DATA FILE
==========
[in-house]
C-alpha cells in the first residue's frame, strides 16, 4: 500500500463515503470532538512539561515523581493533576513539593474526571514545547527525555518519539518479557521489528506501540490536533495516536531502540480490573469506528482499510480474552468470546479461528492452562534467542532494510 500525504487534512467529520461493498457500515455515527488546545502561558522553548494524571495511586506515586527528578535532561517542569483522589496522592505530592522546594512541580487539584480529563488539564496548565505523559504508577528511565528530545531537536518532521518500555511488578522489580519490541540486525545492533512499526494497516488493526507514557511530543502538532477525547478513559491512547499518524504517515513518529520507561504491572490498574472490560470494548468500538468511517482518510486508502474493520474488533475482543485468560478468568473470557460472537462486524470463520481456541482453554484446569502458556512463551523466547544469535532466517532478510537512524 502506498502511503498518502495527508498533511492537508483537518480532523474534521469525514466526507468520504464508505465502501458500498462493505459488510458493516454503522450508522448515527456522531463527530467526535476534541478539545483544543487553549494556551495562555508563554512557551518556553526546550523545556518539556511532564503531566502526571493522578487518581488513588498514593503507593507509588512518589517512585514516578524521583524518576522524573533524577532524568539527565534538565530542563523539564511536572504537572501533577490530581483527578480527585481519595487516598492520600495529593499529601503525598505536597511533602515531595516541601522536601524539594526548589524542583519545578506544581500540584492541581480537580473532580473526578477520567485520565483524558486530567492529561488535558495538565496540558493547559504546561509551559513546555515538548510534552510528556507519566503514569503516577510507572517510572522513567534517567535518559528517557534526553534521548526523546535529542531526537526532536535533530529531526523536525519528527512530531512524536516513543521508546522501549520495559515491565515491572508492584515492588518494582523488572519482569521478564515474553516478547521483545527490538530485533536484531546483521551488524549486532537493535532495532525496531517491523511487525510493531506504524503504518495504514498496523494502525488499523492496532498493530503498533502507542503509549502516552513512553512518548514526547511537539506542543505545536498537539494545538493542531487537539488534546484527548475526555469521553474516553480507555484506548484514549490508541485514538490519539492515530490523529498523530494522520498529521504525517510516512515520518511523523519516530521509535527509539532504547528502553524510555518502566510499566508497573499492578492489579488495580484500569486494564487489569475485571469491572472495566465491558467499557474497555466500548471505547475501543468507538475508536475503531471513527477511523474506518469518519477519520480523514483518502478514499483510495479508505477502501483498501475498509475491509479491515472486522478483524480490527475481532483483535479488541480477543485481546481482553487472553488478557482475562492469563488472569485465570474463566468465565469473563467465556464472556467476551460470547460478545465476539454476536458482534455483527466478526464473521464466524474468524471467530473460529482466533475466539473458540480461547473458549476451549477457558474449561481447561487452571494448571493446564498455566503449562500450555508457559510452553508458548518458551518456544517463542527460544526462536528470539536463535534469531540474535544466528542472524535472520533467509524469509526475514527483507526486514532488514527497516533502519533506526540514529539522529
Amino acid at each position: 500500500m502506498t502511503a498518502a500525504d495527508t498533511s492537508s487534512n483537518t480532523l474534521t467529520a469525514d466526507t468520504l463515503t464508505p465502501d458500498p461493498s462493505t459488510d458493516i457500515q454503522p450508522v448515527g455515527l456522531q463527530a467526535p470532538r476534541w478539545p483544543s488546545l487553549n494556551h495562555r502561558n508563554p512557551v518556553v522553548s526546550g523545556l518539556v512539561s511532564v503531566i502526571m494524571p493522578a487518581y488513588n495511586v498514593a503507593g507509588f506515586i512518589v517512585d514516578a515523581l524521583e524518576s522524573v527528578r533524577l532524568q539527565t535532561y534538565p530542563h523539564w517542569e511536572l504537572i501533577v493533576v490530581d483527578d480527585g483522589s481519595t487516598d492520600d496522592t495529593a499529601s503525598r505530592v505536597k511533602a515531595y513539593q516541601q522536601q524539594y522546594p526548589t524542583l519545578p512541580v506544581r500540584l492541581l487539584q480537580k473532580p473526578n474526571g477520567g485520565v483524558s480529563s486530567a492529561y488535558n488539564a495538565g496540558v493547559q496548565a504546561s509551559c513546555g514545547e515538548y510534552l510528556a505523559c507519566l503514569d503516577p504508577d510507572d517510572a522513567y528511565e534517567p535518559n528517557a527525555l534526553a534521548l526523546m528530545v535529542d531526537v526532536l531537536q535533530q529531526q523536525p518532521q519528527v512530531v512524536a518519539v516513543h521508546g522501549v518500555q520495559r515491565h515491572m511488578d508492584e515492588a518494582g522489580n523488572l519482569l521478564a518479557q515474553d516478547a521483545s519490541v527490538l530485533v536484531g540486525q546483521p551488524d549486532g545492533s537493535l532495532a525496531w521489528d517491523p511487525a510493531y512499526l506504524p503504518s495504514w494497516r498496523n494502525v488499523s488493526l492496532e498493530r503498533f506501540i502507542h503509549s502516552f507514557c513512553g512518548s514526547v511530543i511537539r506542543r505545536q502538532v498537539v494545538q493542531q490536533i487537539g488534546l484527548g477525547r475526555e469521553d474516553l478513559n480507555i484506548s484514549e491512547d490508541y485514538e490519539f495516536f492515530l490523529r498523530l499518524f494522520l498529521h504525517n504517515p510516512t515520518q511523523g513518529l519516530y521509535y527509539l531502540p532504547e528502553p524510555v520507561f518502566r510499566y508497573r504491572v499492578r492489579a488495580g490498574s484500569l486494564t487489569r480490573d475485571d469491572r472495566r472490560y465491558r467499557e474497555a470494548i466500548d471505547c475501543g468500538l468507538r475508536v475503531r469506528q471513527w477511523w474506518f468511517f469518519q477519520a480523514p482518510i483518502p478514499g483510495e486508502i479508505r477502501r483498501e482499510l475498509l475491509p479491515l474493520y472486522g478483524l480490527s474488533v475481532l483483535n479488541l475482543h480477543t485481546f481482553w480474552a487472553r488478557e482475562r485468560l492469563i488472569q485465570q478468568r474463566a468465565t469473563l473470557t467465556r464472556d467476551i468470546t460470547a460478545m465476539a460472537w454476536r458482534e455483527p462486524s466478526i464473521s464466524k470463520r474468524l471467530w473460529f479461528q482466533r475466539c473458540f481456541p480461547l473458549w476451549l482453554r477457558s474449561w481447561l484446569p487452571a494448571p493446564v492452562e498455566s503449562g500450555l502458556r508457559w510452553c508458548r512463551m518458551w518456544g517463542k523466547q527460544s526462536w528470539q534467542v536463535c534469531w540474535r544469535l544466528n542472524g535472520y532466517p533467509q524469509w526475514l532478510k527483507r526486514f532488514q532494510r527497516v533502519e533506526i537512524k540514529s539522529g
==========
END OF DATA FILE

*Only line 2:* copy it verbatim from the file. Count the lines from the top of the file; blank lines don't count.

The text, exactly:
C-alpha cells in the first residue's frame, strides 16, 4: 500500500463515503470532538512539561515523581493533576513539593474526571514545547527525555518519539518479557521489528506501540490536533495516536531502540480490573469506528482499510480474552468470546479461528492452562534467542532494510 500525504487534512467529520461493498457500515455515527488546545502561558522553548494524571495511586506515586527528578535532561517542569483522589496522592505530592522546594512541580487539584480529563488539564496548565505523559504508577528511565528530545531537536518532521518500555511488578522489580519490541540486525545492533512499526494497516488493526507514557511530543502538532477525547478513559491512547499518524504517515513518529520507561504491572490498574472490560470494548468500538468511517482518510486508502474493520474488533475482543485468560478468568473470557460472537462486524470463520481456541482453554484446569502458556512463551523466547544469535532466517532478510537512524 502506498502511503498518502495527508498533511492537508483537518480532523474534521469525514466526507468520504464508505465502501458500498462493505459488510458493516454503522450508522448515527456522531463527530467526535476534541478539545483544543487553549494556551495562555508563554512557551518556553526546550523545556518539556511532564503531566502526571493522578487518581488513588498514593503507593507509588512518589517512585514516578524521583524518576522524573533524577532524568539527565534538565530542563523539564511536572504537572501533577490530581483527578480527585481519595487516598492520600495529593499529601503525598505536597511533602515531595516541601522536601524539594526548589524542583519545578506544581500540584492541581480537580473532580473526578477520567485520565483524558486530567492529561488535558495538565496540558493547559504546561509551559513546555515538548510534552510528556507519566503514569503516577510507572517510572522513567534517567535518559528517557534526553534521548526523546535529542531526537526532536535533530529531526523536525519528527512530531512524536516513543521508546522501549520495559515491565515491572508492584515492588518494582523488572519482569521478564515474553516478547521483545527490538530485533536484531546483521551488524549486532537493535532495532525496531517491523511487525510493531506504524503504518495504514498496523494502525488499523492496532498493530503498533502507542503509549502516552513512553512518548514526547511537539506542543505545536498537539494545538493542531487537539488534546484527548475526555469521553474516553480507555484506548484514549490508541485514538490519539492515530490523529498523530494522520498529521504525517510516512515520518511523523519516530521509535527509539532504547528502553524510555518502566510499566508497573499492578492489579488495580484500569486494564487489569475485571469491572472495566465491558467499557474497555466500548471505547475501543468507538475508536475503531471513527477511523474506518469518519477519520480523514483518502478514499483510495479508505477502501483498501475498509475491509479491515472486522478483524480490527475481532483483535479488541480477543485481546481482553487472553488478557482475562492469563488472569485465570474463566468465565469473563467465556464472556467476551460470547460478545465476539454476536458482534455483527466478526464473521464466524474468524471467530473460529482466533475466539473458540480461547473458549476451549477457558474449561481447561487452571494448571493446564498455566503449562500450555508457559510452553508458548518458551518456544517463542527460544526462536528470539536463535534469531540474535544466528542472524535472520533467509524469509526475514527483507526486514532488514527497516533502519533506526540514529539522529